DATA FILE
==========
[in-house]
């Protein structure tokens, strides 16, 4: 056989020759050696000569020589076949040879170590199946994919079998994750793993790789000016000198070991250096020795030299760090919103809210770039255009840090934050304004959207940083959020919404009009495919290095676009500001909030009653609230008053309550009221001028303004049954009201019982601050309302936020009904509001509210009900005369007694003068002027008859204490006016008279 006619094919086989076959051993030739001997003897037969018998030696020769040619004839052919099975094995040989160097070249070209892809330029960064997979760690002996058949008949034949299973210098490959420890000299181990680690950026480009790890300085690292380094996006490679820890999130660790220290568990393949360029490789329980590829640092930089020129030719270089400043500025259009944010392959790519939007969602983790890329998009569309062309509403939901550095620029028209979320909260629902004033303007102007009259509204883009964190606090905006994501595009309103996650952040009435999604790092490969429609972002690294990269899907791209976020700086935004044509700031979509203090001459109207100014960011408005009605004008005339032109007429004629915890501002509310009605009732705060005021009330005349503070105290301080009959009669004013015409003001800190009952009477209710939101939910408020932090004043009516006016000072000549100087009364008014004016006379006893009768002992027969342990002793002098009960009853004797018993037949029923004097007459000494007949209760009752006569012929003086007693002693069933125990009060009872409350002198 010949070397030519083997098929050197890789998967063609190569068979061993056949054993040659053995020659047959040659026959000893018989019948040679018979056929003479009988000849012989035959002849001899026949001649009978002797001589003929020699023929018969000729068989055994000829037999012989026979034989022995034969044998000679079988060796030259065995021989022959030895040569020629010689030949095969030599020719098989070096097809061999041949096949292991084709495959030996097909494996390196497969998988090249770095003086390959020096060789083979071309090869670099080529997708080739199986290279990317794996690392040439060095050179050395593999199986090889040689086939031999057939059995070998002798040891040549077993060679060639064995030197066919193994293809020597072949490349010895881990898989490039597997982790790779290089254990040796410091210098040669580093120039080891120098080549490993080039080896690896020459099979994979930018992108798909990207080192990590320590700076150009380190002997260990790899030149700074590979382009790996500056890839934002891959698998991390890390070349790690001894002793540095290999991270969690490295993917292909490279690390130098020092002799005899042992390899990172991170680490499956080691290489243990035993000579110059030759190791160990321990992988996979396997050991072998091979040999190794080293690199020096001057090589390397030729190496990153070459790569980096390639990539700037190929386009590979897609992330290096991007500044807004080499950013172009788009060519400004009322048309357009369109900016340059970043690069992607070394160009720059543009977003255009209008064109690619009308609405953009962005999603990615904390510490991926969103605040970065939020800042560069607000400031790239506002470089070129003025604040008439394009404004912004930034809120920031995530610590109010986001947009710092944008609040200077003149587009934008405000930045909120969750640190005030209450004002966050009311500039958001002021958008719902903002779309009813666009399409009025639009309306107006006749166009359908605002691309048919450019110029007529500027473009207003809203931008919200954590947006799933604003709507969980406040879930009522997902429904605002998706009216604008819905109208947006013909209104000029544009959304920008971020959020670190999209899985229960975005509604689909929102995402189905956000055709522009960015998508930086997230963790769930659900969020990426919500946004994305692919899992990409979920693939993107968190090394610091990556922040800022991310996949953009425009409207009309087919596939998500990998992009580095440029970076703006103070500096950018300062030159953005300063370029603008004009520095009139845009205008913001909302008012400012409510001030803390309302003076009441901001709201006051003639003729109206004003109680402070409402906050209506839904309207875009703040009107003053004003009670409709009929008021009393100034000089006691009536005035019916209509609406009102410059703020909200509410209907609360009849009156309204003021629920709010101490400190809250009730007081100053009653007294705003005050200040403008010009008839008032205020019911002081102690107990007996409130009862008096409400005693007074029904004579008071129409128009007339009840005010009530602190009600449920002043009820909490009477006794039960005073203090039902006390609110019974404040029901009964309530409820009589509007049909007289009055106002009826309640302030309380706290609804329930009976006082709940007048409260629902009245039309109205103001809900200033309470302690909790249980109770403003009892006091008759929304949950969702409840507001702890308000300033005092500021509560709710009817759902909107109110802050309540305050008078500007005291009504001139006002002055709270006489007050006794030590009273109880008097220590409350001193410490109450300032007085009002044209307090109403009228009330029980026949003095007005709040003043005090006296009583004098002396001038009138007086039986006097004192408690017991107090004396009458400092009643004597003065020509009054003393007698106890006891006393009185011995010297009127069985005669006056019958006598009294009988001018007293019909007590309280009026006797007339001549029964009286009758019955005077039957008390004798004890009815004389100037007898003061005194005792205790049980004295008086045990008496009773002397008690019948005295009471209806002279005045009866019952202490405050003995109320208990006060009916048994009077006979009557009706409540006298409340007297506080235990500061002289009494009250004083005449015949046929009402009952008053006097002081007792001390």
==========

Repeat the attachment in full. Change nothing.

[in-house]
């Protein structure tokens, strides 16, 4: 056989020759050696000569020589076949040879170590199946994919079998994750793993790789000016000198070991250096020795030299760090919103809210770039255009840090934050304004959207940083959020919404009009495919290095676009500001909030009653609230008053309550009221001028303004049954009201019982601050309302936020009904509001509210009900005369007694003068002027008859204490006016008279 006619094919086989076959051993030739001997003897037969018998030696020769040619004839052919099975094995040989160097070249070209892809330029960064997979760690002996058949008949034949299973210098490959420890000299181990680690950026480009790890300085690292380094996006490679820890999130660790220290568990393949360029490789329980590829640092930089020129030719270089400043500025259009944010392959790519939007969602983790890329998009569309062309509403939901550095620029028209979320909260629902004033303007102007009259509204883009964190606090905006994501595009309103996650952040009435999604790092490969429609972002690294990269899907791209976020700086935004044509700031979509203090001459109207100014960011408005009605004008005339032109007429004629915890501002509310009605009732705060005021009330005349503070105290301080009959009669004013015409003001800190009952009477209710939101939910408020932090004043009516006016000072000549100087009364008014004016006379006893009768002992027969342990002793002098009960009853004797018993037949029923004097007459000494007949209760009752006569012929003086007693002693069933125990009060009872409350002198 010949070397030519083997098929050197890789998967063609190569068979061993056949054993040659053995020659047959040659026959000893018989019948040679018979056929003479009988000849012989035959002849001899026949001649009978002797001589003929020699023929018969000729068989055994000829037999012989026979034989022995034969044998000679079988060796030259065995021989022959030895040569020629010689030949095969030599020719098989070096097809061999041949096949292991084709495959030996097909494996390196497969998988090249770095003086390959020096060789083979071309090869670099080529997708080739199986290279990317794996690392040439060095050179050395593999199986090889040689086939031999057939059995070998002798040891040549077993060679060639064995030197066919193994293809020597072949490349010895881990898989490039597997982790790779290089254990040796410091210098040669580093120039080891120098080549490993080039080896690896020459099979994979930018992108798909990207080192990590320590700076150009380190002997260990790899030149700074590979382009790996500056890839934002891959698998991390890390070349790690001894002793540095290999991270969690490295993917292909490279690390130098020092002799005899042992390899990172991170680490499956080691290489243990035993000579110059030759190791160990321990992988996979396997050991072998091979040999190794080293690199020096001057090589390397030729190496990153070459790569980096390639990539700037190929386009590979897609992330290096991007500044807004080499950013172009788009060519400004009322048309357009369109900016340059970043690069992607070394160009720059543009977003255009209008064109690619009308609405953009962005999603990615904390510490991926969103605040970065939020800042560069607000400031790239506002470089070129003025604040008439394009404004912004930034809120920031995530610590109010986001947009710092944008609040200077003149587009934008405000930045909120969750640190005030209450004002966050009311500039958001002021958008719902903002779309009813666009399409009025639009309306107006006749166009359908605002691309048919450019110029007529500027473009207003809203931008919200954590947006799933604003709507969980406040879930009522997902429904605002998706009216604008819905109208947006013909209104000029544009959304920008971020959020670190999209899985229960975005509604689909929102995402189905956000055709522009960015998508930086997230963790769930659900969020990426919500946004994305692919899992990409979920693939993107968190090394610091990556922040800022991310996949953009425009409207009309087919596939998500990998992009580095440029970076703006103070500096950018300062030159953005300063370029603008004009520095009139845009205008913001909302008012400012409510001030803390309302003076009441901001709201006051003639003729109206004003109680402070409402906050209506839904309207875009703040009107003053004003009670409709009929008021009393100034000089006691009536005035019916209509609406009102410059703020909200509410209907609360009849009156309204003021629920709010101490400190809250009730007081100053009653007294705003005050200040403008010009008839008032205020019911002081102690107990007996409130009862008096409400005693007074029904004579008071129409128009007339009840005010009530602190009600449920002043009820909490009477006794039960005073203090039902006390609110019974404040029901009964309530409820009589509007049909007289009055106002009826309640302030309380706290609804329930009976006082709940007048409260629902009245039309109205103001809900200033309470302690909790249980109770403003009892006091008759929304949950969702409840507001702890308000300033005092500021509560709710009817759902909107109110802050309540305050008078500007005291009504001139006002002055709270006489007050006794030590009273109880008097220590409350001193410490109450300032007085009002044209307090109403009228009330029980026949003095007005709040003043005090006296009583004098002396001038009138007086039986006097004192408690017991107090004396009458400092009643004597003065020509009054003393007698106890006891006393009185011995010297009127069985005669006056019958006598009294009988001018007293019909007590309280009026006797007339001549029964009286009758019955005077039957008390004798004890009815004389100037007898003061005194005792205790049980004295008086045990008496009773002397008690019948005295009471209806002279005045009866019952202490405050003995109320208990006060009916048994009077006979009557009706409540006298409340007297506080235990500061002289009494009250004083005449015949046929009402009952008053006097002081007792001390």